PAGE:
U.S. District Judge Alvin Hellerstein has rejected a proposed $18.9 million victim's fund that would have gone towards the more than 80 women and counting who have accused disgraced film producer Harvey Weinstein of various forms of sexual misconduct, Reuters reports. The fund was part of a larger settlement of almost $47 million, with much of that money set to come from insurance company coffers to Weinstein's own legal defense, which is part of why it's been rejected, the judge says.
Hellerstein called Weinstein's proposal "obnoxious," while a statement filed by attorneys for six of Weinstein's accusers in the case called it "a cruel hoax," owing in part to the fact that not one part of the settlement includes Weinstein accepting responsibility for his actions or even admitting any wrongdoing.
Those attorneys also released a statement after the decision, expressing their approval of the settlement's rejection:
"We have been saying for over a year and a half that the settlement terms and conditions were unfair and should never be imposed on sexual assault survivors. We were surprised that class counsel and the New York Attorney General did not recognize this fact but are pleased that Judge Hellerstein swiftly rejected the one-sided proposal. On behalf of our clients, we look forward to pursuing justice against Harvey Weinstein and his many enablers."
The New York Attorney General's office, mentioned in the statement above, tentatively approved the settlement last month, but now that it's been rejected will have to decide what happens next.
All in all, Weinstein has been accused of some form of sexual misconduct by more than 80 women, and the $18.9 million victim's fund would have gone toward "women who experienced a hostile work environment, sexual harassment, and gender-based discrimination while working at The Weinstein Company, as well as sexual abuse by Harvey Weinstein," per the attorney general's office. But as the filed opposition statement reportedly pointed out, tens of millions more would have gone to lawyers and even towards Weinstein's own legal defense:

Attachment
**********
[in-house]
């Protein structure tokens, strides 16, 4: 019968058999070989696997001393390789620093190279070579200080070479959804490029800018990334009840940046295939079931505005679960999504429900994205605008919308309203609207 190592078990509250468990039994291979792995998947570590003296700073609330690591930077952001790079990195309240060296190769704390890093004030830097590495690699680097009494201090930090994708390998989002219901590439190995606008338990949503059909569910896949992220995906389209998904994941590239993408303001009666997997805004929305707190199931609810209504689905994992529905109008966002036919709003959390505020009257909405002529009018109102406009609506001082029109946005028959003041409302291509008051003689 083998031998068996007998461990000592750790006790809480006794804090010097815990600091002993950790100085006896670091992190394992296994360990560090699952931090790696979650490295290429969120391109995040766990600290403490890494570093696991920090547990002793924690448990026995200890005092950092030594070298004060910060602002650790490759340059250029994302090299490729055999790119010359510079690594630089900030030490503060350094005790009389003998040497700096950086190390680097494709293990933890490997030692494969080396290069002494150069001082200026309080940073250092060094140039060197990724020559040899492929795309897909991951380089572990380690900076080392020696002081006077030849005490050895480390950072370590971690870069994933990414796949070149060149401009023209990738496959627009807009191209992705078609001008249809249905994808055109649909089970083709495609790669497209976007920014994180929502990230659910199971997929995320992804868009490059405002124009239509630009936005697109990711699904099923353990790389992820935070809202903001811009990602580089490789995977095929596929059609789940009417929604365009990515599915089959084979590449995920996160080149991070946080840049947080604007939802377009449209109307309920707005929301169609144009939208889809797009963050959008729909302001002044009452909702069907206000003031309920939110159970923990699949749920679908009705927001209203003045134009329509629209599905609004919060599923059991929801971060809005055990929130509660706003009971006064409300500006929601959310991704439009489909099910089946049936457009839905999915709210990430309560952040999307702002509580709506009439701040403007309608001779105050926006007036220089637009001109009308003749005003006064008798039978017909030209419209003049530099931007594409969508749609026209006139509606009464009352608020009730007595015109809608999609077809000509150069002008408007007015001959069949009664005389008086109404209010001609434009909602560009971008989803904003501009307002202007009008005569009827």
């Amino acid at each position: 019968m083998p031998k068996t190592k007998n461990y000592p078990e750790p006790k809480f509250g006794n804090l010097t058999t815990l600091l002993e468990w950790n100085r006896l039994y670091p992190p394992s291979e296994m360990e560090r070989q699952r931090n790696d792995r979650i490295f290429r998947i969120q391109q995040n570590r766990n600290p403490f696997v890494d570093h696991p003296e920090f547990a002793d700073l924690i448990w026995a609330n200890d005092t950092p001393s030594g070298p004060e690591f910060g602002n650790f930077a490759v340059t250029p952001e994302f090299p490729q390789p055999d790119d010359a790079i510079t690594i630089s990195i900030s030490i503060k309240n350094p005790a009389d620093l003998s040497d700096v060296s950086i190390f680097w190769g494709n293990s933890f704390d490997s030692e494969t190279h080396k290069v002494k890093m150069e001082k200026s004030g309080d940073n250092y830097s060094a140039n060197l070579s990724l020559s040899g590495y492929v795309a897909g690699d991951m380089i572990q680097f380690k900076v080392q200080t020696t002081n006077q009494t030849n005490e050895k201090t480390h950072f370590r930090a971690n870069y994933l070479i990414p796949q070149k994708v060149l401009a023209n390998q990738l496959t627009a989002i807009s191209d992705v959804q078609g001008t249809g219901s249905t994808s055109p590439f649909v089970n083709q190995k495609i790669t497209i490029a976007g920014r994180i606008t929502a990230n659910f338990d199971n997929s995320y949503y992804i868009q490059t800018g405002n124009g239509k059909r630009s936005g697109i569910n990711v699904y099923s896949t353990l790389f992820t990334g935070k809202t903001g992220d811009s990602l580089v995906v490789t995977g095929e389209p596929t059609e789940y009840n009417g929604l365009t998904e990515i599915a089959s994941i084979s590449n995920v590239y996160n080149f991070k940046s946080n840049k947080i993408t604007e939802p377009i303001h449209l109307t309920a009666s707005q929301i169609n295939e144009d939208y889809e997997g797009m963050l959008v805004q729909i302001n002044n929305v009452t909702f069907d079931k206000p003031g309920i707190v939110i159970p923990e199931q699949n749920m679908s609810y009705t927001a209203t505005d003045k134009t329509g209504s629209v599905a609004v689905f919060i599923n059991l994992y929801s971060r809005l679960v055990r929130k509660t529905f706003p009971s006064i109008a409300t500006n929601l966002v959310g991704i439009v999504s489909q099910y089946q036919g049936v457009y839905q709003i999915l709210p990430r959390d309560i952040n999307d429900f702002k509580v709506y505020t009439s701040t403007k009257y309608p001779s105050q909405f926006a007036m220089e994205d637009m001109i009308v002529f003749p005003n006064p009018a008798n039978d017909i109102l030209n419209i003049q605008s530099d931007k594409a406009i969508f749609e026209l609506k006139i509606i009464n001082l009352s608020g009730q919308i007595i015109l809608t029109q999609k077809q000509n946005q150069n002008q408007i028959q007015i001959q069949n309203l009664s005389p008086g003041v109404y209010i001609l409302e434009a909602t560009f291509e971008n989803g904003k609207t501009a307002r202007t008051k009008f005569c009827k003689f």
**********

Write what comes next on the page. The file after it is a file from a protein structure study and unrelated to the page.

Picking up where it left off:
"Equally reprehensible are the millions of dollars going to lawyers, corporations and famous actors at the expense of the survivors, while the insurance companies pay pennies on the dollar and Harvey Weinstein himself pays nothing. The efforts being made to prevent women from continuing with their litigation and holding those responsible for their trauma accountable are simply unprecedented. We are heartened by the growing opposition to this settlement and are hopeful that it will be rejected."
One of Judge Hellerstein's other objections to the settlement was that there was simply too much variance between the various plaintiffs' experiences with Weinstein, making a class-action decision implausible. As he explained:
"Not every woman was captured in the same way…Some gave up their bodies because of blandishments… some by force, and some may have done it willingly. And yet your settlement creates an equality."
Variety reports that the way the settlement would work would have been to appoint a "special master" to assess each accuser's complaint against Weinstein and decide on a proper monetary compensation to come out of the $18.9 million victims' fund. But, Judge Hellerstein says, such decisions shouldn't be made by anyone who isn't a legally appointed judge themselves:
"I don't see how I could delegate that responsibility to someone who is not a judge…There is no way I would approve a delegation for that suit. Zero."
No one knows exactly what's going to happen next, and the rejection was a surprise decision that essentially erases 18 months of work done on the proposed settlement, leaving all sides back at square one.
Weinstein is currently serving a 23-year sentence for third-degree rape and a first-degree criminal sexual act, for which he was convicted back in February. And in addition to the civil actions against him, he's also facing additional criminal charges in Los Angeles.